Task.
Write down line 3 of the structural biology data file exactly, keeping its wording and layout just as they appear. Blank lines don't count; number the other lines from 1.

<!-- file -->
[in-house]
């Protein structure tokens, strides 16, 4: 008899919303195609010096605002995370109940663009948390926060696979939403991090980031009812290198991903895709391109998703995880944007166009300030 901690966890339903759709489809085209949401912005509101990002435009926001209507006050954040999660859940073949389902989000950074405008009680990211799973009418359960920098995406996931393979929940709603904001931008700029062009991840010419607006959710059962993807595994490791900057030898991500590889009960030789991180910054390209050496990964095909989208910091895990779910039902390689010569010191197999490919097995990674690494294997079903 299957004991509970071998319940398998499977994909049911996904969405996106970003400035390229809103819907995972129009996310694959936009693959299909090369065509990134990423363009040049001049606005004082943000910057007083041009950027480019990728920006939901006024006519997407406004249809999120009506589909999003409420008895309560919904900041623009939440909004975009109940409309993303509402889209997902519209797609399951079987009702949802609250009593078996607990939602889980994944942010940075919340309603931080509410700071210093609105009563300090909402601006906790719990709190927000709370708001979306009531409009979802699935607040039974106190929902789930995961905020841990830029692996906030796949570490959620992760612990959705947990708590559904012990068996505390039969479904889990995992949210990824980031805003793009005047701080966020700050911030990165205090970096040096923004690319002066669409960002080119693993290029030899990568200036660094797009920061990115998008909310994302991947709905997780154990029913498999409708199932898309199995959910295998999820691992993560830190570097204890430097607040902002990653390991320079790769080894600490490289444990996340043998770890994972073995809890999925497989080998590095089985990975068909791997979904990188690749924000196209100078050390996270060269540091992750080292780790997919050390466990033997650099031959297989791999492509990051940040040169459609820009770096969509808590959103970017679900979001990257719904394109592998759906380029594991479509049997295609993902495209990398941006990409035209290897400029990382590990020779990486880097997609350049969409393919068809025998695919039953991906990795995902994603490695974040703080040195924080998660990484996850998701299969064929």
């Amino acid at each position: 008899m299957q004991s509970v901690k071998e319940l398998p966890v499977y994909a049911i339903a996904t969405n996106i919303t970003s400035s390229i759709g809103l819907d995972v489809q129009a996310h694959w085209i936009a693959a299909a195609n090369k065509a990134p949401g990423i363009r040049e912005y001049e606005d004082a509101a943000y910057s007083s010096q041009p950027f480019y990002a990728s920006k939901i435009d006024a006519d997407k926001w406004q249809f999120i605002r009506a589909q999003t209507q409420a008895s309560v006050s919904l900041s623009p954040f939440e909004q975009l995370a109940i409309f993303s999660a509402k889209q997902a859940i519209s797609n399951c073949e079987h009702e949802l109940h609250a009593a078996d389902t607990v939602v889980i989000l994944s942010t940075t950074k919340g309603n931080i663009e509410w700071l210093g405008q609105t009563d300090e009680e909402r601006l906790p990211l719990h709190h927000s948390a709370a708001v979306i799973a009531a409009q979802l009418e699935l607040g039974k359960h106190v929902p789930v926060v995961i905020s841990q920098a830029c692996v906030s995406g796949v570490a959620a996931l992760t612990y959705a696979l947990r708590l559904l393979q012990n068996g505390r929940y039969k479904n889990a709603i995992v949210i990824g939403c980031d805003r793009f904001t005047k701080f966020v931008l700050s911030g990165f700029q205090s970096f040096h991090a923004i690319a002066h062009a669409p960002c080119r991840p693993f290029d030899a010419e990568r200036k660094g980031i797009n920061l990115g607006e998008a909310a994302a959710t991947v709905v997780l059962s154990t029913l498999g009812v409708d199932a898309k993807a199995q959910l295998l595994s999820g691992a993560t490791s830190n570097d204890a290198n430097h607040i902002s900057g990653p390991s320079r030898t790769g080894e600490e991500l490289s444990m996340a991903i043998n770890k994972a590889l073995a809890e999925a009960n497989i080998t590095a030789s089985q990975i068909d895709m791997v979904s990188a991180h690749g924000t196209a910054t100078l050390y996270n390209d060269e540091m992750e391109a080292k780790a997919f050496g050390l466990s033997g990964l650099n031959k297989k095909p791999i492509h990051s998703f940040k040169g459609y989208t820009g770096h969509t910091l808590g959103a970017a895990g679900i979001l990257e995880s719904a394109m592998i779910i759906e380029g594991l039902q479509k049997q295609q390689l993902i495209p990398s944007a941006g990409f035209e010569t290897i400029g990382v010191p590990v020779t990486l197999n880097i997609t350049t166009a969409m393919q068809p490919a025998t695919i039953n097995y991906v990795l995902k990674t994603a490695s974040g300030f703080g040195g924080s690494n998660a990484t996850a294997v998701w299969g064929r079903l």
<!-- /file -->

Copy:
């Amino acid at each position: 008899m299957q004991s509970v901690k071998e319940l398998p966890v499977y994909a049911i339903a996904t969405n996106i919303t970003s400035s390229i759709g809103l819907d995972v489809q129009a996310h694959w085209i936009a693959a299909a195609n090369k065509a990134p949401g990423i363009r040049e912005y001049e606005d004082a509101a943000y910057s007083s010096q041009p950027f480019y990002a990728s920006k939901i435009d006024a006519d997407k926001w406004q249809f999120i605002r009506a589909q999003t209507q409420a008895s309560v006050s919904l900041s623009p954040f939440e909004q975009l995370a109940i409309f993303s999660a509402k889209q997902a859940i519209s797609n399951c073949e079987h009702e949802l109940h609250a009593a078996d389902t607990v939602v889980i989000l994944s942010t940075t950074k919340g309603n931080i663009e509410w700071l210093g405008q609105t009563d300090e009680e909402r601006l906790p990211l719990h709190h927000s948390a709370a708001v979306i799973a009531a409009q979802l009418e699935l607040g039974k359960h106190v929902p789930v926060v995961i905020s841990q920098a830029c692996v906030s995406g796949v570490a959620a996931l992760t612990y959705a696979l947990r708590l559904l393979q012990n068996g505390r929940y039969k479904n889990a709603i995992v949210i990824g939403c980031d805003r793009f904001t005047k701080f966020v931008l700050s911030g990165f700029q205090s970096f040096h991090a923004i690319a002066h062009a669409p960002c080119r991840p693993f290029d030899a010419e990568r200036k660094g980031i797009n920061l990115g607006e998008a909310a994302a959710t991947v709905v997780l059962s154990t029913l498999g009812v409708d199932a898309k993807a199995q959910l295998l595994s999820g691992a993560t490791s830190n570097d204890a290198n430097h607040i902002s900057g990653p390991s320079r030898t790769g080894e600490e991500l490289s444990m996340a991903i043998n770890k994972a590889l073995a809890e999925a009960n497989i080998t590095a030789s089985q990975i068909d895709m791997v979904s990188a991180h690749g924000t196209a910054t100078l050390y996270n390209d060269e540091m992750e391109a080292k780790a997919f050496g050390l466990s033997g990964l650099n031959k297989k095909p791999i492509h990051s998703f940040k040169g459609y989208t820009g770096h969509t910091l808590g959103a970017a895990g679900i979001l990257e995880s719904a394109m592998i779910i759906e380029g594991l039902q479509k049997q295609q390689l993902i495209p990398s944007a941006g990409f035209e010569t290897i400029g990382v010191p590990v020779t990486l197999n880097i997609t350049t166009a969409m393919q068809p490919a025998t695919i039953n097995y991906v990795l995902k990674t994603a490695s974040g300030f703080g040195g924080s690494n998660a990484t996850a294997v998701w299969g064929r079903l």